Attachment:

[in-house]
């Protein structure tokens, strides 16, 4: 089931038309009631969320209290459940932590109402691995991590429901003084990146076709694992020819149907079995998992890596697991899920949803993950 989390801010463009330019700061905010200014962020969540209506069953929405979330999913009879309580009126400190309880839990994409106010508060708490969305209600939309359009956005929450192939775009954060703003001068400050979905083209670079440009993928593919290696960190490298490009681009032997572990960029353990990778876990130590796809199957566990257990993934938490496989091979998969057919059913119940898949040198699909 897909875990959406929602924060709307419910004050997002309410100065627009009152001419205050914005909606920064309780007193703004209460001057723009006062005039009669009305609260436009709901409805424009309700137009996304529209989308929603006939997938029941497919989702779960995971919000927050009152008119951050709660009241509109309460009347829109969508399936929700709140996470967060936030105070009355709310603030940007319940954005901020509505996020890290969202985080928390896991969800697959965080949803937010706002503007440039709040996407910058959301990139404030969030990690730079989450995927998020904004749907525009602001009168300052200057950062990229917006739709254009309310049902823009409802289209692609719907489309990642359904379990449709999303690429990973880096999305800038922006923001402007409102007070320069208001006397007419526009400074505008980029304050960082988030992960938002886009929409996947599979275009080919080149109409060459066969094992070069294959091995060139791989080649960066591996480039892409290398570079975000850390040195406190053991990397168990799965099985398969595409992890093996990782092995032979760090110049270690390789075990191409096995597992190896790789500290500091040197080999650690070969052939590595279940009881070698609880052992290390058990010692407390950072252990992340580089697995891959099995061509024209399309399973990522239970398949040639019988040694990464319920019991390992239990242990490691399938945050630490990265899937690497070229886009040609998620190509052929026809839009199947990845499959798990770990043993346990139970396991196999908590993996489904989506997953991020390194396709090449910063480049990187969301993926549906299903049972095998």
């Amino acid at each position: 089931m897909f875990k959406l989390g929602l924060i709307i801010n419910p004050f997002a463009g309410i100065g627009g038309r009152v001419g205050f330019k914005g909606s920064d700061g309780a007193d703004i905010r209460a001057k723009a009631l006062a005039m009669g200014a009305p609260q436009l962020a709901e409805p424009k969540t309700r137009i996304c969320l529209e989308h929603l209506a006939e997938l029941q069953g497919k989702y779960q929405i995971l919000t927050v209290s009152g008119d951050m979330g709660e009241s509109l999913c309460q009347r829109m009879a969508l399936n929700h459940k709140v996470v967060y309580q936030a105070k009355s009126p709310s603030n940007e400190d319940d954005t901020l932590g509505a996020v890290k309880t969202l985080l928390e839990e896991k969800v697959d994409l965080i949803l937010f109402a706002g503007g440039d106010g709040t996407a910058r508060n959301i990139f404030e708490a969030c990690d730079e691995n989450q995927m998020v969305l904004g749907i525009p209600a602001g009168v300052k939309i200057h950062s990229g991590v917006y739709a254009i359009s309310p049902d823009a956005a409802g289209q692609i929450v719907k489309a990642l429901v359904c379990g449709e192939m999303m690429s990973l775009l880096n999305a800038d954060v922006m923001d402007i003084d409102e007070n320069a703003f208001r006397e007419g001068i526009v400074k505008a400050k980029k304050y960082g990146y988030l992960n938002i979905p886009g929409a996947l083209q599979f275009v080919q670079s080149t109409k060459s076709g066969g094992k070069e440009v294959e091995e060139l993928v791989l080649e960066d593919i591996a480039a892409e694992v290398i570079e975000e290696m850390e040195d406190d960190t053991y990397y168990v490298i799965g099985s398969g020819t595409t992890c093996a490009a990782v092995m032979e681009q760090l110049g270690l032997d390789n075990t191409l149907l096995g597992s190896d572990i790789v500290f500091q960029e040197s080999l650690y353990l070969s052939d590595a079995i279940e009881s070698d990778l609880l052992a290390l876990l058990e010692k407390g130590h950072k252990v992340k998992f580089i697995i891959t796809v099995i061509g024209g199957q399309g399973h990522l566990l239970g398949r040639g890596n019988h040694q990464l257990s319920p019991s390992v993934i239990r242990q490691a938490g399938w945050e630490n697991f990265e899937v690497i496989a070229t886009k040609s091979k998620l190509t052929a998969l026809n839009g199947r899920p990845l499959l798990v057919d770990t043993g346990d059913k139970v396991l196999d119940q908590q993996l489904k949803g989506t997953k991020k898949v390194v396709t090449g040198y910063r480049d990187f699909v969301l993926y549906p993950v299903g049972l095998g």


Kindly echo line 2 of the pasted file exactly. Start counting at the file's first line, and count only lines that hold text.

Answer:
């Protein structure tokens, strides 16, 4: 089931038309009631969320209290459940932590109402691995991590429901003084990146076709694992020819149907079995998992890596697991899920949803993950 989390801010463009330019700061905010200014962020969540209506069953929405979330999913009879309580009126400190309880839990994409106010508060708490969305209600939309359009956005929450192939775009954060703003001068400050979905083209670079440009993928593919290696960190490298490009681009032997572990960029353990990778876990130590796809199957566990257990993934938490496989091979998969057919059913119940898949040198699909 897909875990959406929602924060709307419910004050997002309410100065627009009152001419205050914005909606920064309780007193703004209460001057723009006062005039009669009305609260436009709901409805424009309700137009996304529209989308929603006939997938029941497919989702779960995971919000927050009152008119951050709660009241509109309460009347829109969508399936929700709140996470967060936030105070009355709310603030940007319940954005901020509505996020890290969202985080928390896991969800697959965080949803937010706002503007440039709040996407910058959301990139404030969030990690730079989450995927998020904004749907525009602001009168300052200057950062990229917006739709254009309310049902823009409802289209692609719907489309990642359904379990449709999303690429990973880096999305800038922006923001402007409102007070320069208001006397007419526009400074505008980029304050960082988030992960938002886009929409996947599979275009080919080149109409060459066969094992070069294959091995060139791989080649960066591996480039892409290398570079975000850390040195406190053991990397168990799965099985398969595409992890093996990782092995032979760090110049270690390789075990191409096995597992190896790789500290500091040197080999650690070969052939590595279940009881070698609880052992290390058990010692407390950072252990992340580089697995891959099995061509024209399309399973990522239970398949040639019988040694990464319920019991390992239990242990490691399938945050630490990265899937690497070229886009040609998620190509052929026809839009199947990845499959798990770990043993346990139970396991196999908590993996489904989506997953991020390194396709090449910063480049990187969301993926549906299903049972095998």